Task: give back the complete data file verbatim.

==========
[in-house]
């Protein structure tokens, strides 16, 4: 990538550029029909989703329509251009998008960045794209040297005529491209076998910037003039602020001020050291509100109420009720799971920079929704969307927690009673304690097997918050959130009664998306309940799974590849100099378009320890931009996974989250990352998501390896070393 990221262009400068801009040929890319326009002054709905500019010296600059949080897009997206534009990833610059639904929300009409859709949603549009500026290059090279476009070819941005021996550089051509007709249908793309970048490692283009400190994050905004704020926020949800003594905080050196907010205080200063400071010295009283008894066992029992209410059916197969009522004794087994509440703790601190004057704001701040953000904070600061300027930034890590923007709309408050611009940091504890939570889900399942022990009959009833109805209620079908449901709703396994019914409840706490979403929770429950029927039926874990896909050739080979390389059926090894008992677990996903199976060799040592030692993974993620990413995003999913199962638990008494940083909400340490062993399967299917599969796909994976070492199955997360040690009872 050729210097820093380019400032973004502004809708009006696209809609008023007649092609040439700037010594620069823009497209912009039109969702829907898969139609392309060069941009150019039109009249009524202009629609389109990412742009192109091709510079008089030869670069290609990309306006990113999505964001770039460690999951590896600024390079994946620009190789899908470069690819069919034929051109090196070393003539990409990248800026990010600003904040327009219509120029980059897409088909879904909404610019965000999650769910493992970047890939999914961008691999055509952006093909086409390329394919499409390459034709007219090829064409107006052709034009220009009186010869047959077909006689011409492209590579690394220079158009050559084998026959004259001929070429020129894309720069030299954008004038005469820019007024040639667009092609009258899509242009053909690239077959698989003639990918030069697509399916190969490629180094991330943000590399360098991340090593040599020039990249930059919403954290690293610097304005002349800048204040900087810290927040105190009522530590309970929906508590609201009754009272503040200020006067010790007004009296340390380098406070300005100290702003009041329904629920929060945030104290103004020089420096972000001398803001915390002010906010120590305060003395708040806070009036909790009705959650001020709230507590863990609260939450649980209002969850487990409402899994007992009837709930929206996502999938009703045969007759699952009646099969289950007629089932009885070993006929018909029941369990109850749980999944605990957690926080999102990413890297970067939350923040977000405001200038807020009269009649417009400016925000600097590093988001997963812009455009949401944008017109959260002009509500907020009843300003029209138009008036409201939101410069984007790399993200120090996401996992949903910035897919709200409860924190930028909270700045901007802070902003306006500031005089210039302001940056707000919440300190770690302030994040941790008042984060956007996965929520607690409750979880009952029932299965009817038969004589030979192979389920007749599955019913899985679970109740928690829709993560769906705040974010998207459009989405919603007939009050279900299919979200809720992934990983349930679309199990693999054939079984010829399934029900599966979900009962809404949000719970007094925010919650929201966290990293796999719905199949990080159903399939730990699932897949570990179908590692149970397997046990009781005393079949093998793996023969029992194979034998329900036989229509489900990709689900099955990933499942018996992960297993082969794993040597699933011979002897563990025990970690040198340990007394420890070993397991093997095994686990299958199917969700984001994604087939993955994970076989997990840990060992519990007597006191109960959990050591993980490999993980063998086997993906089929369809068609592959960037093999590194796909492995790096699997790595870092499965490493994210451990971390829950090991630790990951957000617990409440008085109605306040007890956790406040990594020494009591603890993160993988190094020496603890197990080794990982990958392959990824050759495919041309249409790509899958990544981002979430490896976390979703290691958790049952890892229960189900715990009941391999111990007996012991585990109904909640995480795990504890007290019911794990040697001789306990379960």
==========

[in-house]
């Protein structure tokens, strides 16, 4: 990538550029029909989703329509251009998008960045794209040297005529491209076998910037003039602020001020050291509100109420009720799971920079929704969307927690009673304690097997918050959130009664998306309940799974590849100099378009320890931009996974989250990352998501390896070393 990221262009400068801009040929890319326009002054709905500019010296600059949080897009997206534009990833610059639904929300009409859709949603549009500026290059090279476009070819941005021996550089051509007709249908793309970048490692283009400190994050905004704020926020949800003594905080050196907010205080200063400071010295009283008894066992029992209410059916197969009522004794087994509440703790601190004057704001701040953000904070600061300027930034890590923007709309408050611009940091504890939570889900399942022990009959009833109805209620079908449901709703396994019914409840706490979403929770429950029927039926874990896909050739080979390389059926090894008992677990996903199976060799040592030692993974993620990413995003999913199962638990008494940083909400340490062993399967299917599969796909994976070492199955997360040690009872 050729210097820093380019400032973004502004809708009006696209809609008023007649092609040439700037010594620069823009497209912009039109969702829907898969139609392309060069941009150019039109009249009524202009629609389109990412742009192109091709510079008089030869670069290609990309306006990113999505964001770039460690999951590896600024390079994946620009190789899908470069690819069919034929051109090196070393003539990409990248800026990010600003904040327009219509120029980059897409088909879904909404610019965000999650769910493992970047890939999914961008691999055509952006093909086409390329394919499409390459034709007219090829064409107006052709034009220009009186010869047959077909006689011409492209590579690394220079158009050559084998026959004259001929070429020129894309720069030299954008004038005469820019007024040639667009092609009258899509242009053909690239077959698989003639990918030069697509399916190969490629180094991330943000590399360098991340090593040599020039990249930059919403954290690293610097304005002349800048204040900087810290927040105190009522530590309970929906508590609201009754009272503040200020006067010790007004009296340390380098406070300005100290702003009041329904629920929060945030104290103004020089420096972000001398803001915390002010906010120590305060003395708040806070009036909790009705959650001020709230507590863990609260939450649980209002969850487990409402899994007992009837709930929206996502999938009703045969007759699952009646099969289950007629089932009885070993006929018909029941369990109850749980999944605990957690926080999102990413890297970067939350923040977000405001200038807020009269009649417009400016925000600097590093988001997963812009455009949401944008017109959260002009509500907020009843300003029209138009008036409201939101410069984007790399993200120090996401996992949903910035897919709200409860924190930028909270700045901007802070902003306006500031005089210039302001940056707000919440300190770690302030994040941790008042984060956007996965929520607690409750979880009952029932299965009817038969004589030979192979389920007749599955019913899985679970109740928690829709993560769906705040974010998207459009989405919603007939009050279900299919979200809720992934990983349930679309199990693999054939079984010829399934029900599966979900009962809404949000719970007094925010919650929201966290990293796999719905199949990080159903399939730990699932897949570990179908590692149970397997046990009781005393079949093998793996023969029992194979034998329900036989229509489900990709689900099955990933499942018996992960297993082969794993040597699933011979002897563990025990970690040198340990007394420890070993397991093997095994686990299958199917969700984001994604087939993955994970076989997990840990060992519990007597006191109960959990050591993980490999993980063998086997993906089929369809068609592959960037093999590194796909492995790096699997790595870092499965490493994210451990971390829950090991630790990951957000617990409440008085109605306040007890956790406040990594020494009591603890993160993988190094020496603890197990080794990982990958392959990824050759495919041309249409790509899958990544981002979430490896976390979703290691958790049952890892229960189900715990009941391999111990007996012991585990109904909640995480795990504890007290019911794990040697001789306990379960």